After months of hard work and consideration of public feedback, the Board of Supervisors adopted its budget for 2017 late last month. Although the ink has yet to dry, we’ve already started looking towards 2018, when I expect education funding to continue to drive the discussion.
This year, the County once again stepped up to the plate -- giving our school system a total transfer of $2.1 billion dollars, an increase of $104 million from last year and the largest transfer increase Fairfax County Public Schools has received in a decade.
Why so large, you ask?
A majority of my colleagues and I felt this was the only way we could increase teacher salaries to remain competitive and ensure class sizes would be better controlled. An archaic funding formula from the Commonwealth means that Fairfax County loses money to other jurisdictions because of our wealth. To make up for this, the County has to fill the large gaps left by the state.
This puts us at a funding disadvantage compared to most other jurisdictions. The County’s only choices if we are to increase school funding is to increase real estate rates or make further cuts to services. We have already made numerous cuts over past years. There’s no easy answer.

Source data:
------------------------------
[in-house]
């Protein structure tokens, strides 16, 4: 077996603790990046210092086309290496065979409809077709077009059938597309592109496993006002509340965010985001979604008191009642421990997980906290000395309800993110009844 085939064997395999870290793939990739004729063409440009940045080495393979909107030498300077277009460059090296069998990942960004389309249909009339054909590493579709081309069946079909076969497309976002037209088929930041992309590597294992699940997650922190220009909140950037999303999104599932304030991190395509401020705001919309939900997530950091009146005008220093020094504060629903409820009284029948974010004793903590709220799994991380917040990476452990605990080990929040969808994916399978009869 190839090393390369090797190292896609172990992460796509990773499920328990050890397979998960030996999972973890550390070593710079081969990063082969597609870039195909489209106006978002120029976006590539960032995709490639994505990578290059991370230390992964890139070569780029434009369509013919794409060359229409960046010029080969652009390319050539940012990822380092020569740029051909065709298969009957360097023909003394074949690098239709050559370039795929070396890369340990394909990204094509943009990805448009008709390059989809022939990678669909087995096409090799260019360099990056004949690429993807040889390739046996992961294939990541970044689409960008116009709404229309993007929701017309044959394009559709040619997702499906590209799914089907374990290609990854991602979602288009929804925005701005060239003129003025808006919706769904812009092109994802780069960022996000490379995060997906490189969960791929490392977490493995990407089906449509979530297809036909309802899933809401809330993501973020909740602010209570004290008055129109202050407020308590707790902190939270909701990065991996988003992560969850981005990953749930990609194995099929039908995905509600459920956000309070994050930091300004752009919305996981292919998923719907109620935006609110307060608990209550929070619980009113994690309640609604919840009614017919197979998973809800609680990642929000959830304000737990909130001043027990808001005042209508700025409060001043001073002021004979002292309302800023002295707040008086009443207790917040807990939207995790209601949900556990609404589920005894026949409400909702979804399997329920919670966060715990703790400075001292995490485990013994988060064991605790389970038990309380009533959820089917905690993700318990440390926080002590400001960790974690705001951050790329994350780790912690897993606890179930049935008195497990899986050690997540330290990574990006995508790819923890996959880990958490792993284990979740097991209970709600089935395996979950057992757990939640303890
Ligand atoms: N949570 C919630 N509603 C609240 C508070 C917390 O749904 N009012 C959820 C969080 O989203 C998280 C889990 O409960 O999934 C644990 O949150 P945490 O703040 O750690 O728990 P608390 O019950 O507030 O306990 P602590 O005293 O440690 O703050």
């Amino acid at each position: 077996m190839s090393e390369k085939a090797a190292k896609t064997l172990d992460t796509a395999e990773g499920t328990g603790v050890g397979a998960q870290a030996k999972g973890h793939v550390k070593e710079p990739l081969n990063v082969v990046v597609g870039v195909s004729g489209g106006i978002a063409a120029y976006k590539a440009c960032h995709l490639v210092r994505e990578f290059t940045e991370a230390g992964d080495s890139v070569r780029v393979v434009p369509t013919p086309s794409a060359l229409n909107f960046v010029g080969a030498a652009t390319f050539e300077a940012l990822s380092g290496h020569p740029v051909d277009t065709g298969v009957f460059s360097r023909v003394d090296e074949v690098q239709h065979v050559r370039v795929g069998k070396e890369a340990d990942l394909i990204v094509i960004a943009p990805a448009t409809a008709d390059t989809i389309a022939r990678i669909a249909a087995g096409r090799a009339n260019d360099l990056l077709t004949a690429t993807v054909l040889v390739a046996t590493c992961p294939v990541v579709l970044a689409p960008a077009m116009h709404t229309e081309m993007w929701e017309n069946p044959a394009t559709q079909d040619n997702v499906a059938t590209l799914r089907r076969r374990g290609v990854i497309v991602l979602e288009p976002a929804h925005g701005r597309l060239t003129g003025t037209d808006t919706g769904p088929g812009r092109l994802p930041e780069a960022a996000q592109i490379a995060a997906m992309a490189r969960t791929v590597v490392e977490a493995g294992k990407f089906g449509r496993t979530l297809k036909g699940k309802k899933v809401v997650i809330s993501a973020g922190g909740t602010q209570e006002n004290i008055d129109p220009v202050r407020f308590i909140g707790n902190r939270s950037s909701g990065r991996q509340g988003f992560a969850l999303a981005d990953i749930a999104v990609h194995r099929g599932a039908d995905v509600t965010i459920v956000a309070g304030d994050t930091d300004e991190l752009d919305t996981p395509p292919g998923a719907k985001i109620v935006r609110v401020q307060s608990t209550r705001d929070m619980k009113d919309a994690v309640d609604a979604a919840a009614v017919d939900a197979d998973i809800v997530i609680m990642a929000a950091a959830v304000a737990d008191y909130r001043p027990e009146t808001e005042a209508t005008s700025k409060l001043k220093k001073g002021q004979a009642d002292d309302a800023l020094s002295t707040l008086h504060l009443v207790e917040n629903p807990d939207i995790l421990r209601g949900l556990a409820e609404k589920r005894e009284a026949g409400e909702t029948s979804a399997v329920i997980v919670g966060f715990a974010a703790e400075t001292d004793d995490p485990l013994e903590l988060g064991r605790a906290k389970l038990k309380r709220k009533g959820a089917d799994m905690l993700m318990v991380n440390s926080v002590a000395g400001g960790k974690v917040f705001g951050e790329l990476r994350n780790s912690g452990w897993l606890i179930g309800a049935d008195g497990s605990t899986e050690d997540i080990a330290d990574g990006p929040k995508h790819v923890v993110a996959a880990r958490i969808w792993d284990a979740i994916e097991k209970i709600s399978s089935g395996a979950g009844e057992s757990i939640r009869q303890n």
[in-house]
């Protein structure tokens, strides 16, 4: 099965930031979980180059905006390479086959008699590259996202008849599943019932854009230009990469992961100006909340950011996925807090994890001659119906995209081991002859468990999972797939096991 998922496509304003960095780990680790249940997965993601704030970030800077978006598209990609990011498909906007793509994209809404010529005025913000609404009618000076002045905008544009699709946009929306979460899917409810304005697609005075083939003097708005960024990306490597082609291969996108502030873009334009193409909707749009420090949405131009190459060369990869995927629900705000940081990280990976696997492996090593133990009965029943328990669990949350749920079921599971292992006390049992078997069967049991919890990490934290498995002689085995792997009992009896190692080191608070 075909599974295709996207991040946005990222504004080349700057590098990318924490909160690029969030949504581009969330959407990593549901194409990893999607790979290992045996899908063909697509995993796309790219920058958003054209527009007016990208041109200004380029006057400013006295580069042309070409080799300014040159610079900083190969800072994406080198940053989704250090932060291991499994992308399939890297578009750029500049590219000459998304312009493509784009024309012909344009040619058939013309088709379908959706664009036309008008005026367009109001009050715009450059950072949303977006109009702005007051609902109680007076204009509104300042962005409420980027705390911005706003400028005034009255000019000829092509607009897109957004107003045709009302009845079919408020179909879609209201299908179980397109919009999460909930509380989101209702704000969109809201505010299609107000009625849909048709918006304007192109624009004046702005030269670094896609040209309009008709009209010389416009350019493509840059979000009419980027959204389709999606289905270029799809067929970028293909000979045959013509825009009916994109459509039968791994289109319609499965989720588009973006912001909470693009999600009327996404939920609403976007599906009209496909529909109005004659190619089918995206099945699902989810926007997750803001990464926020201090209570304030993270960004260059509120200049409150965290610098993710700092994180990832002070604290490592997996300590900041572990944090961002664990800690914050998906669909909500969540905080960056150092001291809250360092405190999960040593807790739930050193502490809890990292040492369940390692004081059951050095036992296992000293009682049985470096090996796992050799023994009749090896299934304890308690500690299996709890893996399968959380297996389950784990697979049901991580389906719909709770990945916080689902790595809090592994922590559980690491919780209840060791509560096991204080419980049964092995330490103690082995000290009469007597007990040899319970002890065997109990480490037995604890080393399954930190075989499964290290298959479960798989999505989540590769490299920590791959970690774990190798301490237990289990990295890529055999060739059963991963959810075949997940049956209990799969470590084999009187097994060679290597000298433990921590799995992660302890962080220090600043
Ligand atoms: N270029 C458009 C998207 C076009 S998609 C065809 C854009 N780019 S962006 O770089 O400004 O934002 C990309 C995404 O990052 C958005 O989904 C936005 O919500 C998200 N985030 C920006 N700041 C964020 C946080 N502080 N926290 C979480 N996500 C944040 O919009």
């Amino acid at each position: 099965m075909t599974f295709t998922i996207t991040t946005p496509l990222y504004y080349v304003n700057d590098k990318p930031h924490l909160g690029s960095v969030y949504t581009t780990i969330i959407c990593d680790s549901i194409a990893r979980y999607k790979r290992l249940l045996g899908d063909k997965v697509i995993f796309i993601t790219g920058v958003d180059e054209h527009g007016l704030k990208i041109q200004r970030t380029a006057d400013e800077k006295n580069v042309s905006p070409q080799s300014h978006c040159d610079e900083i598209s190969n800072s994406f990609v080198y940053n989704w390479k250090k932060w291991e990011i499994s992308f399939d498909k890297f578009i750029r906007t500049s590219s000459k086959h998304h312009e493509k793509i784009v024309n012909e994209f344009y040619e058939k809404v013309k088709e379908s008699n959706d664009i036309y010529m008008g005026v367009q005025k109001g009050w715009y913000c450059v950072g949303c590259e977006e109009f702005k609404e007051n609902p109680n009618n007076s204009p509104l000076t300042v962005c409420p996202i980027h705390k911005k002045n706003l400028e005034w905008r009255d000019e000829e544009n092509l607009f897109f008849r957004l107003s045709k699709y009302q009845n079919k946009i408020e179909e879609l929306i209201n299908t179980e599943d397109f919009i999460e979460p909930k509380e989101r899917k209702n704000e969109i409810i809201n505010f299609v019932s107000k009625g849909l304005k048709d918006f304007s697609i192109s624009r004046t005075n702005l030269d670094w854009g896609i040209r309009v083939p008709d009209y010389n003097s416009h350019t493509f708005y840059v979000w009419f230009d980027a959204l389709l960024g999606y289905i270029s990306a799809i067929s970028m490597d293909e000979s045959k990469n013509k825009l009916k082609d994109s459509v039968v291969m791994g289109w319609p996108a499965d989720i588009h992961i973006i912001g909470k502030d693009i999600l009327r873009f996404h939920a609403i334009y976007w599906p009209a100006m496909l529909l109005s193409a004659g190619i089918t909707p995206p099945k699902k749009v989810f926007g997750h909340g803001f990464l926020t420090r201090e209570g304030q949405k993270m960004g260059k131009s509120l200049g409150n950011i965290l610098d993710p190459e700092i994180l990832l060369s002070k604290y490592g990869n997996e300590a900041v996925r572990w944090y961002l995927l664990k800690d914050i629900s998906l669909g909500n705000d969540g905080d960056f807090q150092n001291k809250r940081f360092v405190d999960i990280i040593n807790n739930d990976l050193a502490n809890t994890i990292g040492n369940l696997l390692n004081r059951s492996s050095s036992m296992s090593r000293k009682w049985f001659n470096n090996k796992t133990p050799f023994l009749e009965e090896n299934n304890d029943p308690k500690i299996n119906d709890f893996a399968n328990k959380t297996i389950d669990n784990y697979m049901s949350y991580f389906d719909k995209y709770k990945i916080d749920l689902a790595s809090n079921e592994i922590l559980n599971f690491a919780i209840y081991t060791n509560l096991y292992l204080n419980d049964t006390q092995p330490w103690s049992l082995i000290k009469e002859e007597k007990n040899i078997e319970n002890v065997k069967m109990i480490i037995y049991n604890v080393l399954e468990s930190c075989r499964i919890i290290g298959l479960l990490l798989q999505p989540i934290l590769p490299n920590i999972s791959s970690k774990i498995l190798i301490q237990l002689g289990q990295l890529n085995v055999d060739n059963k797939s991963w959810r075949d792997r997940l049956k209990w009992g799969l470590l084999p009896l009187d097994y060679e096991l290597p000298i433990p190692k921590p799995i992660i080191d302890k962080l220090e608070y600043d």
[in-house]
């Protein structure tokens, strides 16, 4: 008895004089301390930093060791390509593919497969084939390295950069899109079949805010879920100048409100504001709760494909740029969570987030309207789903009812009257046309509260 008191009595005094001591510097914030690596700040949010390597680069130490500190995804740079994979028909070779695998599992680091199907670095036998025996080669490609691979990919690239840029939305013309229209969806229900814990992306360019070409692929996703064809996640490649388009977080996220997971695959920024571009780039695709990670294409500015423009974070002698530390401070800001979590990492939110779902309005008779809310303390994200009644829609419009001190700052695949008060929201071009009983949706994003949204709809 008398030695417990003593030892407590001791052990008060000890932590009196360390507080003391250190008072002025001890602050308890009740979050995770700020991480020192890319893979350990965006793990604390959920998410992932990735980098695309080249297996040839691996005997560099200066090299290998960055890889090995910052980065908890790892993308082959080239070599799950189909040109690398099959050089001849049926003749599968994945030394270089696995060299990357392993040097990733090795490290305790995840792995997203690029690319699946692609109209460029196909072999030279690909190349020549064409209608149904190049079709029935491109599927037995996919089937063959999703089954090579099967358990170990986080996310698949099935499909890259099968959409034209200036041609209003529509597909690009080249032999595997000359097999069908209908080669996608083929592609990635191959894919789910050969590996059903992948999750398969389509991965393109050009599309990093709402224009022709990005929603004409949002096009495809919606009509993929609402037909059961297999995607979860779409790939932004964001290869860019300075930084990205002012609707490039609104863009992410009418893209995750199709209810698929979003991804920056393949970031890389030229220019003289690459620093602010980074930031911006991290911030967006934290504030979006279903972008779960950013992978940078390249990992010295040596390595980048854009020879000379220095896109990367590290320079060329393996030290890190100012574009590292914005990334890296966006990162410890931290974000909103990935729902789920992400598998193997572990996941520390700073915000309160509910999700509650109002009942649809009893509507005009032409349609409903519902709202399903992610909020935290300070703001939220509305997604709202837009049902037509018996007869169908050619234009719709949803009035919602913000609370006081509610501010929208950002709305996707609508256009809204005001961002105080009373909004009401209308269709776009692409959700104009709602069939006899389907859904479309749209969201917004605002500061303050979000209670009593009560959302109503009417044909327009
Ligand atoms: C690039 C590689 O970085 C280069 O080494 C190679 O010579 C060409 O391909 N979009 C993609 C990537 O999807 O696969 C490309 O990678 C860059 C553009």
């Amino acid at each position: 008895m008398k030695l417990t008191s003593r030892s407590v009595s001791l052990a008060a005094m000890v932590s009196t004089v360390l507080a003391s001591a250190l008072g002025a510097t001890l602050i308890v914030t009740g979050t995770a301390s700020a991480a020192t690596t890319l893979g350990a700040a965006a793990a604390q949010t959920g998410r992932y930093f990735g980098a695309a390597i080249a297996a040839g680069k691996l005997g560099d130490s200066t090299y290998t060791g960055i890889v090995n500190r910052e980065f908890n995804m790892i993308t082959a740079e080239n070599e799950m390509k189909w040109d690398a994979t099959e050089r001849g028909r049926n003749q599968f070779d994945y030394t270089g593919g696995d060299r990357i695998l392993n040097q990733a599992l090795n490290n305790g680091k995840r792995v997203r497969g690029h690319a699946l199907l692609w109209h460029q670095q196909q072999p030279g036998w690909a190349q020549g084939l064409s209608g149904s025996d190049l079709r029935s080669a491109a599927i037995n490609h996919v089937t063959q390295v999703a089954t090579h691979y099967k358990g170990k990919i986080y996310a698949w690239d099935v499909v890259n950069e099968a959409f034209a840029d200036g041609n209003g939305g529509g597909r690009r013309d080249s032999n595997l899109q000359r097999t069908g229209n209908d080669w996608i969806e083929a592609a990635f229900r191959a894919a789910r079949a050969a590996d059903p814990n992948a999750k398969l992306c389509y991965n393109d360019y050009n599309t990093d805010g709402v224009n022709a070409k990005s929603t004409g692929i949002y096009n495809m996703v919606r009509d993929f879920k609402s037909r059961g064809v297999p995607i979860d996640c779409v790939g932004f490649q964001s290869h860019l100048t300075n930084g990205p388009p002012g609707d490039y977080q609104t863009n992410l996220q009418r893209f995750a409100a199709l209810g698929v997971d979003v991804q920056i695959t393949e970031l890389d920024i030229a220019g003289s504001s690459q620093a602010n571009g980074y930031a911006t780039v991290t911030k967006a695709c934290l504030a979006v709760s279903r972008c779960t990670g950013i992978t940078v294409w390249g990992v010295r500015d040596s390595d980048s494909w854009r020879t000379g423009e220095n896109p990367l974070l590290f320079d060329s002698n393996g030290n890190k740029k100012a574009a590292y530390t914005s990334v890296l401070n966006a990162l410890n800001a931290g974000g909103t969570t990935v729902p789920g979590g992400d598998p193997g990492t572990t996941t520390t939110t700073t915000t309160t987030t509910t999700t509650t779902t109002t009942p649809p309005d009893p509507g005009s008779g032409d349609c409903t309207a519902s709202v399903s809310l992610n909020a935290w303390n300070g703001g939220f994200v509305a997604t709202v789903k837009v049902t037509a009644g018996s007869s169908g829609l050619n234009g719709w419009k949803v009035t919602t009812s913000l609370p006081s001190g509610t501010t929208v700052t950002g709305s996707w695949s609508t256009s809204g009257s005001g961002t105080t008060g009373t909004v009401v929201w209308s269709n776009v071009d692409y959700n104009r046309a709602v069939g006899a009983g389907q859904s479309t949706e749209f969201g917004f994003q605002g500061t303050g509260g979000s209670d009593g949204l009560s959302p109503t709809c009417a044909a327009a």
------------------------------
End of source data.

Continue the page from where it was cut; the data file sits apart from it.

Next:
Many of our local legislators in the General Assembly heard our cries for help and were able to get us an additional $17 million for education this year. Even with this year’s state increase, Virginia is still in the top ten states in income and bottom ten in education funding. A special thanks goes out to Senator George Barker and Delegates Vivian Watts and Mark Sickles for their hard work in Richmond. We appreciate their efforts, but we know we still have a long way to go.
After this grueling budget process, it has become even more apparent that Fairfax County needs revenue diversification and relief from Richmond. You have my commitment to continue working towards achieving that.
One option you’ll likely be hearing about in the months ahead is a meals tax. The state does give our Board the authority to put a referendum question on the ballot in November about such a tax in Fairfax County. This would be a 4 percent tax added onto prepared food in our area, the revenues of which would go towards the County budget. The Board alone cannot enact this; the voters must first decide by approving the referendum. I support asking the voters for their opinion on this.
A meals tax would help free up some additional revenue, but it is not the answer to our funding challenges. The aged state funding formula for education must be fixed. Whether you have a young one in our school system like I do or you’re a retiree hoping to free up dollars for County services such as libraries and parks, or for real estate tax relief, I’d encourage you to reach out to your state elected officials and ask them to continue the fight to bring more of our tax dollars back to Fairfax County. This impacts everyone.
Jeff McKay is the Chair of the Board’s Budget and Legislative Committees.